Selling Québec – Chic Chocs
Promoting winter travel is a cold job in a heart-warming province
Three Germans, a Netherlander and a Canadian walk into a bar… There we were, meeting in the historic Chateau Frontenac in Québec City with Else, a ski tour operator from the Netherlands (the country with one of the lowest elevations has one-million skiers, a surprise to me), and two German ski journalists, Wolfgang and Jerome. We were waiting for a third German ski journalist, Christian, who was chronically late, an un-Teutonic trait.
“I don’t even think he’s German,” Wolfgang said scoffing
Jerome nodded “He might be French.”
The day before we’d had a glorious outing at Le Massif: blue skies, the residue of a massive snowfall shared by a light mid-week crowd and spectacular views of the St. Lawrence River. We were now packed and ready for the drive to the Gaspésie for some backcountry skiing in the Chic Choc Mountains, the last North American trace of the Appalachians before the range continues across the Atlantic, through Ireland and Scotland, and ends finally in Norway.
Québec Tourism has brought us all here to sample the province as a ski destination. Although older (or technically because they’re older), the hills may not compete in size with Western Canada but they’re not only closer to Ontario and the U.S. Eastern Seaboard, they’re closer to Europe. Quebec’s big sell these days seems to be its unique culture. For the Europeans on our tour, one of the draws was simply the space. Germany has 84-million people in a country that’s one-quarter the size of Québec—with a tenth the population. Staring out at the St. Lawrence from the top of Le Massif, ice piled in jagged heaps, there was no shortage of scale.
When Christian arrived, we piled into our van like schoolchildren. Gilles, our driver, was a wide, solid man with a shaved head who looked like a Bond villain. It took more than seven hours to reach our gîte in the Gaspésie, curving up Hwy 132 which runs along the St. Lawrence River, as much ocean as river at this point. It was a gorgeous drive, passing fishing villages, a lighthouse, a beached submarine and the constant drama of the river. The Europeans asked endless questions, took endless photos.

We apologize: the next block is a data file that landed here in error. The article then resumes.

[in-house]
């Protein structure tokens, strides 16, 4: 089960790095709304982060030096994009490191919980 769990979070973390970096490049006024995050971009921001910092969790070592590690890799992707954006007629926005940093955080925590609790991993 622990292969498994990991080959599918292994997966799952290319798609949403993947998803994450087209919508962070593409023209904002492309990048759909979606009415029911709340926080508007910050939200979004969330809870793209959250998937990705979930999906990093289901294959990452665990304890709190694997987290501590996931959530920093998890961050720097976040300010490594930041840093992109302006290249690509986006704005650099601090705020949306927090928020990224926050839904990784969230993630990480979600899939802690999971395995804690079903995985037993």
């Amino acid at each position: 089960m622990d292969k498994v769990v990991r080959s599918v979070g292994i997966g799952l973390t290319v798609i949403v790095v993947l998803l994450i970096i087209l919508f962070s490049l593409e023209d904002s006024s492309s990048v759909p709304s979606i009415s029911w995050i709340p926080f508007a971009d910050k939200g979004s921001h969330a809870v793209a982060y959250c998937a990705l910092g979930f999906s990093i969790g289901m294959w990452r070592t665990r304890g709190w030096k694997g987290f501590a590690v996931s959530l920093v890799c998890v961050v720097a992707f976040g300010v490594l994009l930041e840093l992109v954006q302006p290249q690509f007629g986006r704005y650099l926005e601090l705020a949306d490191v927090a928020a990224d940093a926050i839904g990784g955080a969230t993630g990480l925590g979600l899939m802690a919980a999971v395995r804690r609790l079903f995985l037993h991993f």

We talked about where the Dutch ski (52 per cent go to Austria), Germany’s energy grid (despite the country’s groundbreaking foray into renewables they’re still burning more coal than you’d think), how fast cars drive on the autobahn (240 kph) and the French. Not the Québécois, the other ones.
“You don’t want to say anything bad about an entire country…” one of the Germans said.
“But…there is something seriously wrong with the French,” another finished.
Interesting, given they all spoke French and Wolfgang had been married to a Québécoise. He also had no accent whatsoever in English. I asked him about that and he said he’d lived in San Francisco for a few years, one of the few places in the U.S. without a regional accent. We continued to watch the dramatic scenery go by as several languages filled the van.
The next morning we met with our two Québec guides, Guillaume and Philip, who asked if we were familiar with the avalanche gear we’d been given—transceiver, probe and shovel. Wolfgang, the most experienced backcountry skier among us, nodded. They asked if he would tell us all what to do in the event of an avalanche. He outlined the procedure in admirable detail. When the guides were out of earshot, he said, “That’s not what’s actually going to happen.”
“What’s going to happen?”
“Everyone will be disoriented, cold and panicked. They’ll forget which buttons to work on the transceiver to switch to search mode and…”
“We’ll be toast.”
“You’ll be toast.”
Outside it was −26, the coldest day of the year—with a howling wind. I suppose the wind turbines should have been a clue. The Gaspésie has more than 1,000 and we’d seen dozens of them from the highway.